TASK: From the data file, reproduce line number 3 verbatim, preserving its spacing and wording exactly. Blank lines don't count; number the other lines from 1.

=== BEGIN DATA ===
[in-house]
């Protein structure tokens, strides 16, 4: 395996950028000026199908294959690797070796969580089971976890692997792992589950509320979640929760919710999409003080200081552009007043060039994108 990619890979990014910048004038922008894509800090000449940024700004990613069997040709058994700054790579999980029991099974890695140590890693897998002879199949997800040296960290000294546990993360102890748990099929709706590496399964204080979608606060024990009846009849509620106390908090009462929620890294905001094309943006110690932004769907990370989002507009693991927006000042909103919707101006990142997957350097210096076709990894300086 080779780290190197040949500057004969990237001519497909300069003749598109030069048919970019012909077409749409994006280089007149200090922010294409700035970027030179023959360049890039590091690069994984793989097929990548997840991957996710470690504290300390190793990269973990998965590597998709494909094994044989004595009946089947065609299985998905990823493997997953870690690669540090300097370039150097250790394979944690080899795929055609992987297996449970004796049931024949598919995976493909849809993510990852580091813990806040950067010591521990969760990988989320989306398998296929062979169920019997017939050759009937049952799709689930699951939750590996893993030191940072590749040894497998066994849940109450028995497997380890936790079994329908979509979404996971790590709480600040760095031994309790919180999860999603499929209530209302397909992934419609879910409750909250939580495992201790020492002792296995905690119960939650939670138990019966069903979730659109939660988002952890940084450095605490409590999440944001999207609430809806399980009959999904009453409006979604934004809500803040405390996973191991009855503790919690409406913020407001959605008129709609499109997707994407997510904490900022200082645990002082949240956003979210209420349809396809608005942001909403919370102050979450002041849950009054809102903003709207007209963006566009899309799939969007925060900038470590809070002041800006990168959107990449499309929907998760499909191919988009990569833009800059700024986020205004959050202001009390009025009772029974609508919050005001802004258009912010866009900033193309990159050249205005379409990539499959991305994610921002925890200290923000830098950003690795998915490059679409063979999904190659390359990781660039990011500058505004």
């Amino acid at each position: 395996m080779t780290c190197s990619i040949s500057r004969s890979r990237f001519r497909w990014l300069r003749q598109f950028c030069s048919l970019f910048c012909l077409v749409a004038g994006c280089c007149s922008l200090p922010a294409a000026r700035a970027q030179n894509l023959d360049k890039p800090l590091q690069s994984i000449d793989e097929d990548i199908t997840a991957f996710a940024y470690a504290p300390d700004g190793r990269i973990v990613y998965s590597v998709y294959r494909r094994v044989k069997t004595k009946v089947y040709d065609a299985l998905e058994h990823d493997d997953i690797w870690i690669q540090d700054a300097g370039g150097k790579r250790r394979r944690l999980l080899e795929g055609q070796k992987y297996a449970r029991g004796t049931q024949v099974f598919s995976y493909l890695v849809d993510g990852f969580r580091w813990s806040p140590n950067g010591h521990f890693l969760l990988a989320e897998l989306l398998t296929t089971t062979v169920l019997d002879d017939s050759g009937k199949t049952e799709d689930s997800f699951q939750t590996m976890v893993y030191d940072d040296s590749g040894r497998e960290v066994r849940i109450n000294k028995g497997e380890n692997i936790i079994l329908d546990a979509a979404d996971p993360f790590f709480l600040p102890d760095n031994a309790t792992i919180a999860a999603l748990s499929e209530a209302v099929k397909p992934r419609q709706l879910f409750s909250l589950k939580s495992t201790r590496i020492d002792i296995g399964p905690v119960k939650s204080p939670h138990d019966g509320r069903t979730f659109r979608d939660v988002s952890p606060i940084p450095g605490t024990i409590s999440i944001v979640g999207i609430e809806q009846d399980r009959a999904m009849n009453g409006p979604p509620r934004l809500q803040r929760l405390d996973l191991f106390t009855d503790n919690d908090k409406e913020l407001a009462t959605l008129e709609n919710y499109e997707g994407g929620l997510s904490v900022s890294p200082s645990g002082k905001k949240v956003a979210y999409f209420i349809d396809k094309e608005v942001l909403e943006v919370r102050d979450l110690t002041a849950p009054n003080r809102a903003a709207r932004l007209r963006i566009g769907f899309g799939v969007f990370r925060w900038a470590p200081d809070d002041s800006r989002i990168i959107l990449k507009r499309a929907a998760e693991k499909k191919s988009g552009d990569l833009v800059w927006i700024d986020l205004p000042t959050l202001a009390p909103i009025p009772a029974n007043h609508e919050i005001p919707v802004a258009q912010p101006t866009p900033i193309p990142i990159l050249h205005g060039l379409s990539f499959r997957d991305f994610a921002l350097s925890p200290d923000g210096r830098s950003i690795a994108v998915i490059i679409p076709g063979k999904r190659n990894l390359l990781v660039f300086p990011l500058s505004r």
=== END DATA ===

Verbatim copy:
């Amino acid at each position: 395996m080779t780290c190197s990619i040949s500057r004969s890979r990237f001519r497909w990014l300069r003749q598109f950028c030069s048919l970019f910048c012909l077409v749409a004038g994006c280089c007149s922008l200090p922010a294409a000026r700035a970027q030179n894509l023959d360049k890039p800090l590091q690069s994984i000449d793989e097929d990548i199908t997840a991957f996710a940024y470690a504290p300390d700004g190793r990269i973990v990613y998965s590597v998709y294959r494909r094994v044989k069997t004595k009946v089947y040709d065609a299985l998905e058994h990823d493997d997953i690797w870690i690669q540090d700054a300097g370039g150097k790579r250790r394979r944690l999980l080899e795929g055609q070796k992987y297996a449970r029991g004796t049931q024949v099974f598919s995976y493909l890695v849809d993510g990852f969580r580091w813990s806040p140590n950067g010591h521990f890693l969760l990988a989320e897998l989306l398998t296929t089971t062979v169920l019997d002879d017939s050759g009937k199949t049952e799709d689930s997800f699951q939750t590996m976890v893993y030191d940072d040296s590749g040894r497998e960290v066994r849940i109450n000294k028995g497997e380890n692997i936790i079994l329908d546990a979509a979404d996971p993360f790590f709480l600040p102890d760095n031994a309790t792992i919180a999860a999603l748990s499929e209530a209302v099929k397909p992934r419609q709706l879910f409750s909250l589950k939580s495992t201790r590496i020492d002792i296995g399964p905690v119960k939650s204080p939670h138990d019966g509320r069903t979730f659109r979608d939660v988002s952890p606060i940084p450095g605490t024990i409590s999440i944001v979640g999207i609430e809806q009846d399980r009959a999904m009849n009453g409006p979604p509620r934004l809500q803040r929760l405390d996973l191991f106390t009855d503790n919690d908090k409406e913020l407001a009462t959605l008129e709609n919710y499109e997707g994407g929620l997510s904490v900022s890294p200082s645990g002082k905001k949240v956003a979210y999409f209420i349809d396809k094309e608005v942001l909403e943006v919370r102050d979450l110690t002041a849950p009054n003080r809102a903003a709207r932004l007209r963006i566009g769907f899309g799939v969007f990370r925060w900038a470590p200081d809070d002041s800006r989002i990168i959107l990449k507009r499309a929907a998760e693991k499909k191919s988009g552009d990569l833009v800059w927006i700024d986020l205004p000042t959050l202001a009390p909103i009025p009772a029974n007043h609508e919050i005001p919707v802004a258009q912010p101006t866009p900033i193309p990142i990159l050249h205005g060039l379409s990539f499959r997957d991305f994610a921002l350097s925890p200290d923000g210096r830098s950003i690795a994108v998915i490059i679409p076709g063979k999904r190659n990894l390359l990781v660039f300086p990011l500058s505004r």